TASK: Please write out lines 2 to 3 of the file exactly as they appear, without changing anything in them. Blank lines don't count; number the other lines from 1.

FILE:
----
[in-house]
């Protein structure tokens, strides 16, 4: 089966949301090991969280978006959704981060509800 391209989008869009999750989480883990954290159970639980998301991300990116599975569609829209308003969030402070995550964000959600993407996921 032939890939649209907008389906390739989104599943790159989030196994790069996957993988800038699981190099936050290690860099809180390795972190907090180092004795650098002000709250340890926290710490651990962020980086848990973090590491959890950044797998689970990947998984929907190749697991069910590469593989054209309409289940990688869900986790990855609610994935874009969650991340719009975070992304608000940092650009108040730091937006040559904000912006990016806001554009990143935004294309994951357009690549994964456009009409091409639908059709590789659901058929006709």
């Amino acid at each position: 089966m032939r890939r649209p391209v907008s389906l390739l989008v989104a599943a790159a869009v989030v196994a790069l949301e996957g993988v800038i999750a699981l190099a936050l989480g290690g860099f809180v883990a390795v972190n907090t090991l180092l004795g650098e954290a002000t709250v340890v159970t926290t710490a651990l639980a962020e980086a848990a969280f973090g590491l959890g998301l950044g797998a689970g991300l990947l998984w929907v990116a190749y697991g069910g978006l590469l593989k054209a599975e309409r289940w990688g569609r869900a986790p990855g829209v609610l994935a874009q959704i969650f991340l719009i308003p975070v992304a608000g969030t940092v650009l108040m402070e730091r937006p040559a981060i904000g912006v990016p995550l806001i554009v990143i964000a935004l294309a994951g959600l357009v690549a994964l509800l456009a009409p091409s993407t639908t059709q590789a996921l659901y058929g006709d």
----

């Protein structure tokens, strides 16, 4: 089966949301090991969280978006959704981060509800 391209989008869009999750989480883990954290159970639980998301991300990116599975569609829209308003969030402070995550964000959600993407996921 032939890939649209907008389906390739989104599943790159989030196994790069996957993988800038699981190099936050290690860099809180390795972190907090180092004795650098002000709250340890926290710490651990962020980086848990973090590491959890950044797998689970990947998984929907190749697991069910590469593989054209309409289940990688869900986790990855609610994935874009969650991340719009975070992304608000940092650009108040730091937006040559904000912006990016806001554009990143935004294309994951357009690549994964456009009409091409639908059709590789659901058929006709």
């Amino acid at each position: 089966m032939r890939r649209p391209v907008s389906l390739l989008v989104a599943a790159a869009v989030v196994a790069l949301e996957g993988v800038i999750a699981l190099a936050l989480g290690g860099f809180v883990a390795v972190n907090t090991l180092l004795g650098e954290a002000t709250v340890v159970t926290t710490a651990l639980a962020e980086a848990a969280f973090g590491l959890g998301l950044g797998a689970g991300l990947l998984w929907v990116a190749y697991g069910g978006l590469l593989k054209a599975e309409r289940w990688g569609r869900a986790p990855g829209v609610l994935a874009q959704i969650f991340l719009i308003p975070v992304a608000g969030t940092v650009l108040m402070e730091r937006p040559a981060i904000g912006v990016p995550l806001i554009v990143i964000a935004l294309a994951g959600l357009v690549a994964l509800l456009a009409p091409s993407t639908t059709q590789a996921l659901y058929g006709d």